Blurb: One morning Padrig Kennedy comes home to find his partner, Nick Glenfielding, in bed with another man. Shocked, hurt, and vulnerable, Padrig flees and meets a stranger who seems to offer comfort—but he force-feeds Padrig a steady diet of drugs and prostitution instead. When he finally surfaces from his hell, it’s to another system shock: he’s now HIV positive.

Nick descends into darkness as well. Devastated by losing Padrig, he finds no consolation in the legal career he doesn’t love and tries to find solace in alcohol, spending his days in an ever-deepening haze.

Padrig and Nick find each other again, but their relationship can never be the same. If they’re to stand any chance of a future together, they must do the improbable: make sense of the past and learn to cope with new burdens they’ll bear for life.

Bio: Jessica Skye Davies has been a writer since her first works were “published” in her grandparents’ living room and written in crayon. She is a lifelong native of Pittsburgh, Pennsylvania, where she has been active in the community, including serving as library director on the executive board of a local GLBT community center. Outside of writing, Jessica has a wide range of interests and hobbies: from Mozart in a music hall to punk in pubs, from Shakespeare to Vonnegut, from salsa dancing the night away to afternoon coffee in the square to kicking back with a good movie. She loves meeting new people and exploring new places, always open to whatever elements might inspire her next writing project.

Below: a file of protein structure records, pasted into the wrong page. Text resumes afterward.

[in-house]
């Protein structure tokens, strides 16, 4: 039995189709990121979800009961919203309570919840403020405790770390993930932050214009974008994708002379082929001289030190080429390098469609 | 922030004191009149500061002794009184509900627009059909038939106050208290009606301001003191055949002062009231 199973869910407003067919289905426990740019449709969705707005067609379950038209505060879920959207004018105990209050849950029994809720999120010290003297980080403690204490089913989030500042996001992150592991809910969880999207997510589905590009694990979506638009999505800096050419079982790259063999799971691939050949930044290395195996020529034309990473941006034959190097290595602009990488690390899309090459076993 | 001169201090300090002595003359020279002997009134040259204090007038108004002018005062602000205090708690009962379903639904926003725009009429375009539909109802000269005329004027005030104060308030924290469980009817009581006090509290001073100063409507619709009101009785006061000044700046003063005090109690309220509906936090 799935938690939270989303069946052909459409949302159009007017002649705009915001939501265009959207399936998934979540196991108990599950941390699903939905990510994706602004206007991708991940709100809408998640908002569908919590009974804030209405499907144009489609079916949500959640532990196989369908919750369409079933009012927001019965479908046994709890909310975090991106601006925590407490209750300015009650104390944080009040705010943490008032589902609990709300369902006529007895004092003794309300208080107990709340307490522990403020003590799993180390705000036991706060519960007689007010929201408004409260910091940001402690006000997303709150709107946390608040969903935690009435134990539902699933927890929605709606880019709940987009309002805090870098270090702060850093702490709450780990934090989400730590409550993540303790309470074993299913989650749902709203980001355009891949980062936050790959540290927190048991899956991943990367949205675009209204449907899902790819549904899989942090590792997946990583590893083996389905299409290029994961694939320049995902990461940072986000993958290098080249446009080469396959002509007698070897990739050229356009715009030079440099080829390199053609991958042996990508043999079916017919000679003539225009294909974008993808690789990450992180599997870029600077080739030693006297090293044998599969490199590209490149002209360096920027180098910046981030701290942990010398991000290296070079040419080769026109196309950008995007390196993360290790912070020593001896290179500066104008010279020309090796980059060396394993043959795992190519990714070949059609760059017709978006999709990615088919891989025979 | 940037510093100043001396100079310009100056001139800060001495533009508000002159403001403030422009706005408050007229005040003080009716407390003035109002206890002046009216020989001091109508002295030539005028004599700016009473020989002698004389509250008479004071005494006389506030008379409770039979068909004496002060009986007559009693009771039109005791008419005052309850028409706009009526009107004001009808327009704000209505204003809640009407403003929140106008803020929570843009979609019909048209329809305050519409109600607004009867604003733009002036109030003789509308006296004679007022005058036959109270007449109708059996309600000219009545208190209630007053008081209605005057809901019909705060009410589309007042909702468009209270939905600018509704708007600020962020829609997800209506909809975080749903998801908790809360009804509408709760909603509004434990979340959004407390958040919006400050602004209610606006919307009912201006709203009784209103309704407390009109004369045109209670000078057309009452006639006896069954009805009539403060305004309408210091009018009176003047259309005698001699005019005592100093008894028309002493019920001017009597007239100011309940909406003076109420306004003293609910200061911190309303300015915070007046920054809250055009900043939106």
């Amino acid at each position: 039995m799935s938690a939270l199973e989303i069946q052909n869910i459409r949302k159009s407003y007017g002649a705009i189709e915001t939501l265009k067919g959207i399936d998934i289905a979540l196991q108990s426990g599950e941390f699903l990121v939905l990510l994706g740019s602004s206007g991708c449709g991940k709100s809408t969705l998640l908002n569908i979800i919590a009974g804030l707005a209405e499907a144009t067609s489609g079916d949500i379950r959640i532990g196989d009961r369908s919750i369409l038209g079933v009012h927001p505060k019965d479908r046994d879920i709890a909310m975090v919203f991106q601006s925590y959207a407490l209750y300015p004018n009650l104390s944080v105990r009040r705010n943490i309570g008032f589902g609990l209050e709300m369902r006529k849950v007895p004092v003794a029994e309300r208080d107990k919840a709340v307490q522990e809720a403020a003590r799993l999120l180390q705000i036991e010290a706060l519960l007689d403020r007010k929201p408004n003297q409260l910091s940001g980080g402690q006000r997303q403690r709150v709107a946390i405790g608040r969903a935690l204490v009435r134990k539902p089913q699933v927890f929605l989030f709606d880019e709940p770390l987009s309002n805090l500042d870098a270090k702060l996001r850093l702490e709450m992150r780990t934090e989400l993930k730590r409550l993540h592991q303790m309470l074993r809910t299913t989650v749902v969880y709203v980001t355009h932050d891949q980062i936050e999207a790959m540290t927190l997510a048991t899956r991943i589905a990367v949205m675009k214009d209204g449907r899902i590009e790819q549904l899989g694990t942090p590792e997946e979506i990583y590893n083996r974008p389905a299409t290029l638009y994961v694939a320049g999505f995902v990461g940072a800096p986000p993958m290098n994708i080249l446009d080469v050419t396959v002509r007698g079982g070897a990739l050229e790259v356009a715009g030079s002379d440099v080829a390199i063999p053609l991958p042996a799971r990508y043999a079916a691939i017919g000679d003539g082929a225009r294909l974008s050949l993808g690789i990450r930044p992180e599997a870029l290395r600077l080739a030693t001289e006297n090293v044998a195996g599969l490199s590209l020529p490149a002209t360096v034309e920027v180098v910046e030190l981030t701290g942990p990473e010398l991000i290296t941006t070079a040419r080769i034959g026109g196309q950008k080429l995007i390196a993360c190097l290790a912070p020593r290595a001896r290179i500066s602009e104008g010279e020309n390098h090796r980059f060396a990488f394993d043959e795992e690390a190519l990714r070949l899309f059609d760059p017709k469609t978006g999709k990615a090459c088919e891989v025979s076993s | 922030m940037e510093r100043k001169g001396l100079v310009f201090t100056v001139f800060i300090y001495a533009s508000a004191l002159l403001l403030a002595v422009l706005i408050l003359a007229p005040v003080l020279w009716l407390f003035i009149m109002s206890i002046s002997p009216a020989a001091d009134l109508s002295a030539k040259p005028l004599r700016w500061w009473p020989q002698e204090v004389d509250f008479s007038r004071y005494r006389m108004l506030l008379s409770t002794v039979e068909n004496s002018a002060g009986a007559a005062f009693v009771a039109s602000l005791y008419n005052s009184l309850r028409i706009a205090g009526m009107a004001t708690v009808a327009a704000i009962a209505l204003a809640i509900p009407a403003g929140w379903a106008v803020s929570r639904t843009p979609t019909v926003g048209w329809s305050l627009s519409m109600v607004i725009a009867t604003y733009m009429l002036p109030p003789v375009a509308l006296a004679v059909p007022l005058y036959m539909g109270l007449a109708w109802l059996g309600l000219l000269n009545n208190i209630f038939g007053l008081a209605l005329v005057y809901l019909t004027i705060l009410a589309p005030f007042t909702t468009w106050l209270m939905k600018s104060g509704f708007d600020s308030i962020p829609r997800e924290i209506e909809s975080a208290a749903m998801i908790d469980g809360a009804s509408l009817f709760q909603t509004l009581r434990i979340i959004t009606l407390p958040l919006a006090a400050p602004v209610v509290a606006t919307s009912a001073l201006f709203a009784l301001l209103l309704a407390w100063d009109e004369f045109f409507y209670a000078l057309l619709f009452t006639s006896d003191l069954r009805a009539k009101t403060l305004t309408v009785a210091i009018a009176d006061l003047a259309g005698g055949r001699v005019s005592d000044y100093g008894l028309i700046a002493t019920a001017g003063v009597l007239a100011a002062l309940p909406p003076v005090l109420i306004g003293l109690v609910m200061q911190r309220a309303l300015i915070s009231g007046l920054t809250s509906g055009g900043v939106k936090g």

Visit Jessica at:

Sins of Another blurb:


2 thoughts on “Jessica Skye Davies talks about “Sins of Another”

  1. I really enjoyed this interview, and will definitely check out Possession & Sins of Another, both of which I’ve purchased but haven’t yet read (I need more hours in the day and more energy to meet them!)